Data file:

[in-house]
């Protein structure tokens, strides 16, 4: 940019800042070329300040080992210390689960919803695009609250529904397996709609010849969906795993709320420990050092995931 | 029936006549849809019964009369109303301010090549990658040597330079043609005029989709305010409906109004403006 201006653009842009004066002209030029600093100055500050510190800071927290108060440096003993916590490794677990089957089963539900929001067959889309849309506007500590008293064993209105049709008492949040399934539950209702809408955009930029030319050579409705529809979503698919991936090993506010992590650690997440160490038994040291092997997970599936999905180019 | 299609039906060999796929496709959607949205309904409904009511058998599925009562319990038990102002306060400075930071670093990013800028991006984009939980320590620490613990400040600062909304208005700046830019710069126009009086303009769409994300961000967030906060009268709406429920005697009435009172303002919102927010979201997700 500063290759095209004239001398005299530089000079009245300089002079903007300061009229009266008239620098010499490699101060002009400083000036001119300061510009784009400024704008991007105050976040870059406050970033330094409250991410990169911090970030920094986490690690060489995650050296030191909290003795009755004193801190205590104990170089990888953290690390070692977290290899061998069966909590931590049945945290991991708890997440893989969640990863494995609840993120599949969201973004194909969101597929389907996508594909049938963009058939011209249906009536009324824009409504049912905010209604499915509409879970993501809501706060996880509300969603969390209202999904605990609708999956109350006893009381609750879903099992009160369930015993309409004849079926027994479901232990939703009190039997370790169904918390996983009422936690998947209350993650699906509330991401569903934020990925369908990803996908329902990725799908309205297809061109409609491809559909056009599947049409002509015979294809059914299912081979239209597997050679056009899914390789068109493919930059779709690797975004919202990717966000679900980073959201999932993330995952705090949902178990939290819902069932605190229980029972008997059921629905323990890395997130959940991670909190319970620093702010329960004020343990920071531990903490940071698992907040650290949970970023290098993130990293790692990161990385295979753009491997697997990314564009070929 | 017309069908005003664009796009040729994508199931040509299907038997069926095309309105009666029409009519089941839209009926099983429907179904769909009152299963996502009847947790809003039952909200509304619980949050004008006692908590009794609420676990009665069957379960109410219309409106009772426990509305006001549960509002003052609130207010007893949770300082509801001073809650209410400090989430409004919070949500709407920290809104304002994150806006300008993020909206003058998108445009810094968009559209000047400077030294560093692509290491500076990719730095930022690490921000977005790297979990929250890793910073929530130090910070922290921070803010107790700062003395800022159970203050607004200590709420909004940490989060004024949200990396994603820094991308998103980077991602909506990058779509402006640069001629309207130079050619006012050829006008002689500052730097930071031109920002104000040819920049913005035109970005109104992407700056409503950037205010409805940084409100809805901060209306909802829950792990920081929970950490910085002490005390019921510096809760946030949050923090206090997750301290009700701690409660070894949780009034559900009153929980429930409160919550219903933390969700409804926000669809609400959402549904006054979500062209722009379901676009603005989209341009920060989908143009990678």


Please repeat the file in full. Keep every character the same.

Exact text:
[in-house]
């Protein structure tokens, strides 16, 4: 940019800042070329300040080992210390689960919803695009609250529904397996709609010849969906795993709320420990050092995931 | 029936006549849809019964009369109303301010090549990658040597330079043609005029989709305010409906109004403006 201006653009842009004066002209030029600093100055500050510190800071927290108060440096003993916590490794677990089957089963539900929001067959889309849309506007500590008293064993209105049709008492949040399934539950209702809408955009930029030319050579409705529809979503698919991936090993506010992590650690997440160490038994040291092997997970599936999905180019 | 299609039906060999796929496709959607949205309904409904009511058998599925009562319990038990102002306060400075930071670093990013800028991006984009939980320590620490613990400040600062909304208005700046830019710069126009009086303009769409994300961000967030906060009268709406429920005697009435009172303002919102927010979201997700 500063290759095209004239001398005299530089000079009245300089002079903007300061009229009266008239620098010499490699101060002009400083000036001119300061510009784009400024704008991007105050976040870059406050970033330094409250991410990169911090970030920094986490690690060489995650050296030191909290003795009755004193801190205590104990170089990888953290690390070692977290290899061998069966909590931590049945945290991991708890997440893989969640990863494995609840993120599949969201973004194909969101597929389907996508594909049938963009058939011209249906009536009324824009409504049912905010209604499915509409879970993501809501706060996880509300969603969390209202999904605990609708999956109350006893009381609750879903099992009160369930015993309409004849079926027994479901232990939703009190039997370790169904918390996983009422936690998947209350993650699906509330991401569903934020990925369908990803996908329902990725799908309205297809061109409609491809559909056009599947049409002509015979294809059914299912081979239209597997050679056009899914390789068109493919930059779709690797975004919202990717966000679900980073959201999932993330995952705090949902178990939290819902069932605190229980029972008997059921629905323990890395997130959940991670909190319970620093702010329960004020343990920071531990903490940071698992907040650290949970970023290098993130990293790692990161990385295979753009491997697997990314564009070929 | 017309069908005003664009796009040729994508199931040509299907038997069926095309309105009666029409009519089941839209009926099983429907179904769909009152299963996502009847947790809003039952909200509304619980949050004008006692908590009794609420676990009665069957379960109410219309409106009772426990509305006001549960509002003052609130207010007893949770300082509801001073809650209410400090989430409004919070949500709407920290809104304002994150806006300008993020909206003058998108445009810094968009559209000047400077030294560093692509290491500076990719730095930022690490921000977005790297979990929250890793910073929530130090910070922290921070803010107790700062003395800022159970203050607004200590709420909004940490989060004024949200990396994603820094991308998103980077991602909506990058779509402006640069001629309207130079050619006012050829006008002689500052730097930071031109920002104000040819920049913005035109970005109104992407700056409503950037205010409805940084409100809805901060209306909802829950792990920081929970950490910085002490005390019921510096809760946030949050923090206090997750301290009700701690409660070894949780009034559900009153929980429930409160919550219903933390969700409804926000669809609400959402549904006054979500062209722009379901676009603005989209341009920060989908143009990678």